Groundhog Day is a classic 1980’s comedy starring Bill Murray as a news reporter that continuously lives one day over and over again. It’s a good story, but never quite “ha ha oh dear I’ve pissed my pants” funny. It’s good for a few laughs. On the other hand, the utterly depressing Groundhog Day-esque comedy that the Irish Republic has found itself in is considerably less so.
The announcement of a Fianna Fail/Fine Gael/Green Party coalition is a devastating blow to anyone that hoped for some semblance of change following the election in February. In fact, it is a devastating blow to anyone with an iota of common sense. I’ll admit, I wasn’t surprised by the announcement. What caught my eye was their laughable concept of a “rotating Taoiseach”. Unfortunately this doesn’t mean Martin and Varadkar over a spitfire with an M&S foodhall organic apple in their mouths, rather that Martin will take over as Taoiseach until 2022, when Leo will regain control of the sinking ship. This concept alone proves how indivisble the two parties are; which boggles the mind as to why they don’t just combine the parties into the anti-Sinn Fein alliance.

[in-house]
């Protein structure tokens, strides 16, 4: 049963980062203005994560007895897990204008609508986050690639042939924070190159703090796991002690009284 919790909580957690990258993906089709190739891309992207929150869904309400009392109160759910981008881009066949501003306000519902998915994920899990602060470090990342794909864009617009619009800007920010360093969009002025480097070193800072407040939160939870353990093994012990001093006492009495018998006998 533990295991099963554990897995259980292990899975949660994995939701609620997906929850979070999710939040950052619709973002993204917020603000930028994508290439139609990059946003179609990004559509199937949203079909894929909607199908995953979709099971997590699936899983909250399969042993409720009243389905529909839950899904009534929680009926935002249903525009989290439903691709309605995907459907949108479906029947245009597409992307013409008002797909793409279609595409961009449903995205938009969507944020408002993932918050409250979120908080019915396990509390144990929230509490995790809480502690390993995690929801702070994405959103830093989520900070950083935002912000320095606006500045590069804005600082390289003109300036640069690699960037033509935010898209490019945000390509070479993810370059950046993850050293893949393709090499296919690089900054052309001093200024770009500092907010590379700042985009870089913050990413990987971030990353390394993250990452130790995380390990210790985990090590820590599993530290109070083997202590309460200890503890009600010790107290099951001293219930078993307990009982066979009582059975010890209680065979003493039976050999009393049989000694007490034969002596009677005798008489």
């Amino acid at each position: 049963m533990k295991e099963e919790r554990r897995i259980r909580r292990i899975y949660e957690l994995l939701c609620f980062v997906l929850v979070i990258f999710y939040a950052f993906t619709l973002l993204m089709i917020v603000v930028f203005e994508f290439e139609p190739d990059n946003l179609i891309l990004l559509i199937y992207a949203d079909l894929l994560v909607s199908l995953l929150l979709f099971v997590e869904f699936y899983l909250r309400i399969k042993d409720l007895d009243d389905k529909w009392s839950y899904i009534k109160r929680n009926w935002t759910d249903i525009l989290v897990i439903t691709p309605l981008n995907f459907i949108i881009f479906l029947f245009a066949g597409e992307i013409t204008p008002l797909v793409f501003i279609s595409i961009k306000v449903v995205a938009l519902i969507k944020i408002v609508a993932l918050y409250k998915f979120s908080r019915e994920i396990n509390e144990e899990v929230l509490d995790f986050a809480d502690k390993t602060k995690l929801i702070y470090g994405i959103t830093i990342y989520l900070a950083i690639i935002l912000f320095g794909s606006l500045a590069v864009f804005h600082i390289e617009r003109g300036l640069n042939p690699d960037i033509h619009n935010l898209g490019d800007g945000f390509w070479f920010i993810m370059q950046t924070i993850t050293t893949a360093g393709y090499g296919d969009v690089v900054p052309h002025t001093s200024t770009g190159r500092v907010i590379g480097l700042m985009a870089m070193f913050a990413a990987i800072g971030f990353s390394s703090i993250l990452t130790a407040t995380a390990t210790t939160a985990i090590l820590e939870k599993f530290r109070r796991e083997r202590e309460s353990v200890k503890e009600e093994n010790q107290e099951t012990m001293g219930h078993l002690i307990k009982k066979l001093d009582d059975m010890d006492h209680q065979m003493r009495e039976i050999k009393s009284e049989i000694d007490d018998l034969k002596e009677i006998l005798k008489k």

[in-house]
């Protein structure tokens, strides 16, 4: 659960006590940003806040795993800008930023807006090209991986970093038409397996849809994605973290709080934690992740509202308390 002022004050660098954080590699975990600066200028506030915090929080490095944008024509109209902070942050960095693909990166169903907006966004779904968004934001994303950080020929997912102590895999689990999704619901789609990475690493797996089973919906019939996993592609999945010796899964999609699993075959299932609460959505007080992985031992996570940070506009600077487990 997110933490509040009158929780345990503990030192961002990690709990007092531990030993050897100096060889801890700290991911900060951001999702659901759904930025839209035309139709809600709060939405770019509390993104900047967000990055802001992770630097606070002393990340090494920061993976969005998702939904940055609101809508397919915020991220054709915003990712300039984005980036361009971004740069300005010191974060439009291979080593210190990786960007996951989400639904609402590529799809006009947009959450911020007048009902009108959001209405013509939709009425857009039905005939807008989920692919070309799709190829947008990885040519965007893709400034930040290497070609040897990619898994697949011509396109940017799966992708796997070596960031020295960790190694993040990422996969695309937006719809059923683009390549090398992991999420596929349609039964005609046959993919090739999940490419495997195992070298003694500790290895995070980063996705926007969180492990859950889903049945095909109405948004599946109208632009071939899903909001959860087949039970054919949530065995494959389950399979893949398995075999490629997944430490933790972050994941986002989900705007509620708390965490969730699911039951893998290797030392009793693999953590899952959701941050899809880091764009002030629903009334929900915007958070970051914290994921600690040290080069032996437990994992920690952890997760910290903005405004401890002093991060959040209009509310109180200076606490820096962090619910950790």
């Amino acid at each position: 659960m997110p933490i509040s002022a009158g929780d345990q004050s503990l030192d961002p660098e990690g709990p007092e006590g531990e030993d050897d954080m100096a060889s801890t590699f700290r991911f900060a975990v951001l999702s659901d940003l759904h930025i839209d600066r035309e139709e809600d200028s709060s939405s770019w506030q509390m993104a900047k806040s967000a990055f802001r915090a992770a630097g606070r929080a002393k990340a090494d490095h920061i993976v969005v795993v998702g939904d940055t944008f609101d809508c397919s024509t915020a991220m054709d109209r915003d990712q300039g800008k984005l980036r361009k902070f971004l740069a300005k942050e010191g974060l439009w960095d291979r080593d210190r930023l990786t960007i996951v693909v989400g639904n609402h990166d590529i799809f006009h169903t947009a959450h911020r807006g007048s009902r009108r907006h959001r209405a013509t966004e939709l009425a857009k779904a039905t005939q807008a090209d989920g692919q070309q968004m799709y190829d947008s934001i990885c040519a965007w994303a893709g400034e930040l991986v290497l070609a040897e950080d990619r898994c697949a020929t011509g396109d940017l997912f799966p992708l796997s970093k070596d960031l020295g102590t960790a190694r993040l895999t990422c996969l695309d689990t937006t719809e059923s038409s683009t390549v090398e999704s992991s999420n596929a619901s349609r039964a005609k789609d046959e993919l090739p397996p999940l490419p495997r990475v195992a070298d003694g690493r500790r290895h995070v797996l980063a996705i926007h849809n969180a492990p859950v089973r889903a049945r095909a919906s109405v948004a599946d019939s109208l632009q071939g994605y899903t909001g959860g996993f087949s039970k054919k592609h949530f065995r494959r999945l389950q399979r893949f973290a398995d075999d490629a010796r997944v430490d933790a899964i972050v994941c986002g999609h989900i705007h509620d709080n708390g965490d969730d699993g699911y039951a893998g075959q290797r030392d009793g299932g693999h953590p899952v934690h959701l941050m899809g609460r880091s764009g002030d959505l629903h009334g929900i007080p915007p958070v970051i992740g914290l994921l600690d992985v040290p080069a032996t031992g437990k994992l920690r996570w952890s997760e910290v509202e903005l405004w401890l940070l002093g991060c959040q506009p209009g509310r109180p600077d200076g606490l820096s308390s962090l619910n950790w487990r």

Which brings me to the poster boys for change. They have absolutely bottled it. Any momentum they had was swallowed up by the zombie government which took over during the COVID-19 pandemic. Their result in February finally gave the party a sense of political authenticity; and they became the best damn politicians they could. That is they espoused a whole lot of talking and a whole lot of promises which led to absolutely nothing. They will happily continue in opposition to the FF/FG/GP coalition and constantly berate them while having absolutely zero impact, much like the Labour party does to the Conservative party in the UK Parliament.